On Tuesday, 19-year-old Bilawal Bhutto Zardari surfaced for his first public appearance since he was anointed the titular head of the Pakistan People's Party, or PPP, which his mother, former Prime Minister Benazir Bhutto, led before she was killed in a gun and bomb attack Dec. 27.
Composed and articulate, the reedy, bespectacled college student defended his backroom appointment, despite his youth and inexperience, and asked the media to respect his privacy while he completed his undergraduate degree at Oxford University.
"Politics is . . . in my blood, and although I admit that my experience to date is limited, I intend to learn," Bhutto Zardari told reporters during a brief news conference at a London hotel. "However, my immediate priority is to return to Oxford to continue my studies."
He added that he was "only too willing to give time to talk to journalists, and I should like to continue a good relationship, but in moderation. . . . When I am at Oxford, I hope that I can be left alone."
That may be a tall order now that the world's attention is upon him, as well as the burden of history and the expectations of so many fellow Pakistanis. Although life was never completely normal for Bhutto Zardari as the eldest child of an internationally famous figure who hobnobbed with the world's elite, it will certainly never be the same.
His appointment by party officials Dec. 30 as joint head of the PPP, along with his father, threw into sharp relief the propensity toward dynastic politics that pervades South Asia. In India, three generations of the Nehru-Gandhi family have held the nation's premiership, with a fourth-generation scion being groomed to continue the tradition. Leaders in Bangladesh and Sri Lanka bear illustrious surnames. Bhutan is ruled by a king. So, until recently, was Nepal.
Bhutto Zardari's role in the party will be a ceremonial one at least until he finishes his studies, with his father, Asif Ali Zardari, acting as regent in the meantime.
But thrusting such a major, and potentially dangerous, responsibility on him raises difficult questions about what the future holds for a youth who only a few years ago was devouring Buffy the Vampire Slayer comic books bought for him by his adoring mother.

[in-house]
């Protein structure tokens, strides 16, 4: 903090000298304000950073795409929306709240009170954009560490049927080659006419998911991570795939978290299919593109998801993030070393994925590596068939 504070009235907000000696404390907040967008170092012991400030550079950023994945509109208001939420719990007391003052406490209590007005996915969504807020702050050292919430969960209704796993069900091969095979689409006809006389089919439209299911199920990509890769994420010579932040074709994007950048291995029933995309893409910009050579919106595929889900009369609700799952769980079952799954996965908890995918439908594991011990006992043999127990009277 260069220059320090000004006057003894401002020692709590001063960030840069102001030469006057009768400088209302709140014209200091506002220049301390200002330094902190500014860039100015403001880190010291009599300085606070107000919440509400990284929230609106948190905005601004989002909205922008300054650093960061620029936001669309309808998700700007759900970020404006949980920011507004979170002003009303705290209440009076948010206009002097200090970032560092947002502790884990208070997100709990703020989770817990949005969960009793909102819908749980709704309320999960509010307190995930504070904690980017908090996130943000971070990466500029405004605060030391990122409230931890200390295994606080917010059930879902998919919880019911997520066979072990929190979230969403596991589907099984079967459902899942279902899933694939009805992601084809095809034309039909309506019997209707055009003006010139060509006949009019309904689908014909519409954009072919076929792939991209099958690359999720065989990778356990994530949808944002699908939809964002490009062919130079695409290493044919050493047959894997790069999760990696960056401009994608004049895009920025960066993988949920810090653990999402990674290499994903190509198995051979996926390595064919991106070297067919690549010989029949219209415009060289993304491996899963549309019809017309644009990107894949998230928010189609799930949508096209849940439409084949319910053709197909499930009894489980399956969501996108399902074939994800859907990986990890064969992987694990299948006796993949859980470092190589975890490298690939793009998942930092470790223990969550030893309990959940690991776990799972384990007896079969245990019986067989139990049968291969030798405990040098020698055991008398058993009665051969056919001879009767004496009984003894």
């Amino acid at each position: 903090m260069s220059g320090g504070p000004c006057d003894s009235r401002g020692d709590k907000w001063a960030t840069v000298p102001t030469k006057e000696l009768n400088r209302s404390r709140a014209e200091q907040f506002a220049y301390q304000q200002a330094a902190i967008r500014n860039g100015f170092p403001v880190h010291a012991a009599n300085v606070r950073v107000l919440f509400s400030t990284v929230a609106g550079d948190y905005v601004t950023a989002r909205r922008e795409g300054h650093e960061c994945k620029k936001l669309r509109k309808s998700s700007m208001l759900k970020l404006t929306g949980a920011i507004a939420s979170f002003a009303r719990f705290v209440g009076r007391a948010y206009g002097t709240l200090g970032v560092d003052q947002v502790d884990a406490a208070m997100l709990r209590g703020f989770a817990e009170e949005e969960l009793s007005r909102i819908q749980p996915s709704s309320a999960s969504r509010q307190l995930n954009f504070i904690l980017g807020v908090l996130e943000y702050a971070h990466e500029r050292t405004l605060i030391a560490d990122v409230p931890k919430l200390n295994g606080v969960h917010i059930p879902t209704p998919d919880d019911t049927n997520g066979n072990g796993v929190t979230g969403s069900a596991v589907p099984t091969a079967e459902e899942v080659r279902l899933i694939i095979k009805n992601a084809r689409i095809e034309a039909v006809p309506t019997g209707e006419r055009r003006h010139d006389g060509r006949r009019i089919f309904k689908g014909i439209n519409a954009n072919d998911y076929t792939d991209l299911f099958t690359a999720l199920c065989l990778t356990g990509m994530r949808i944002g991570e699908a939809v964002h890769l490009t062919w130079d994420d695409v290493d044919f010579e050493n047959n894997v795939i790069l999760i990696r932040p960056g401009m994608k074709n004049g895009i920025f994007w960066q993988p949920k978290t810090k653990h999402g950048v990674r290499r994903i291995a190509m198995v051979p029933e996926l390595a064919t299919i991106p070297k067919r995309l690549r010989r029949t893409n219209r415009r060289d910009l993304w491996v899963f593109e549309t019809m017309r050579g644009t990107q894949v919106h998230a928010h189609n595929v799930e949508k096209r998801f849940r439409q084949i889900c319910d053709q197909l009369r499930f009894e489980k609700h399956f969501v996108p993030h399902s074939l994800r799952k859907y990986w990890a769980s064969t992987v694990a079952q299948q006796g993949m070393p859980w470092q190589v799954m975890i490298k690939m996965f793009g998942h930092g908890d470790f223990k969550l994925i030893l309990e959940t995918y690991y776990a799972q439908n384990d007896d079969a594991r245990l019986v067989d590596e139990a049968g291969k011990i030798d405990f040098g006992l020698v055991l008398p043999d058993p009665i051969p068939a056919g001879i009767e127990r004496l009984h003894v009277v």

"He'll have to grow up very quickly now," said Shafqat Mehmood, an analyst here in Pakistan and a friend of Benazir Bhutto.
Her son inherits a family mantle stained heavily with blood. The PPP was founded by Bhutto's father, a onetime president and prime minister of Pakistan who was hanged by a usurping military dictator. One of her brothers died under mysterious circumstances, and the family believes he was poisoned; the other was killed in an ambush by Pakistani police. Bhutto was the target of deadly attacks before the one that claimed her life.
In her will, she named her husband, Zardari, as head of the party. But the PPP is so closely identified with her side of the family that the party's core officials, apparently at Zardari's suggestion, picked as co-chairman their only son, who promptly added "Bhutto" to his name to emphasize the continuation of the pedigree.
"It was recognized at this moment of crisis the party needed a close association with my mother through the bloodline," Bhutto Zardari acknowledged at his news conference. "Also, it was important to give hope to the new generation of Pakistanis who were looking not just at the elections [Feb. 18] but beyond."
Installing the teenager as the PPP's standard-bearer was an astute move in a society where loyalty to personalities and ruling families trumps loyalty to organizations and institutions, analysts said. The powerfully emotional symbolism of a Bhutto at the head of the party is impossible to underestimate. It can unify disparate elements and sets the seal of authenticity on the main PPP, versus breakaway factions headed by disaffected members.
As a fresh young face, Bhutto Zardari can also offset some of the suspicion and hostility surrounding his father, who has been dogged by corruption charges and who was nicknamed "Mr. 10%" for his alleged taste for bribes when his wife was prime minister.
But keeping control of the PPP firmly within the family drew plenty of criticism from those who noted the irony in a party whose late leader insisted to all who would listen on the need for democracy in Pakistan.
"This is not democracy. This is a dynasty system. The Bhutto family holds the power," complained Lahore resident Muhammad Iqbal, 27, a few days after Bhutto Zardari's elevation was announced.
On Tuesday, the party heir defended his appointment by the PPP's executive committee. "It wasn't handed on like some piece of family furniture," he said. "They asked me to do it and I did."
For Bhutto Zardari, whose formative years have been spent mostly outside Pakistan, grief over the loss of his mother is now compounded by the difficulties of life in a harsh and possibly perilous spotlight.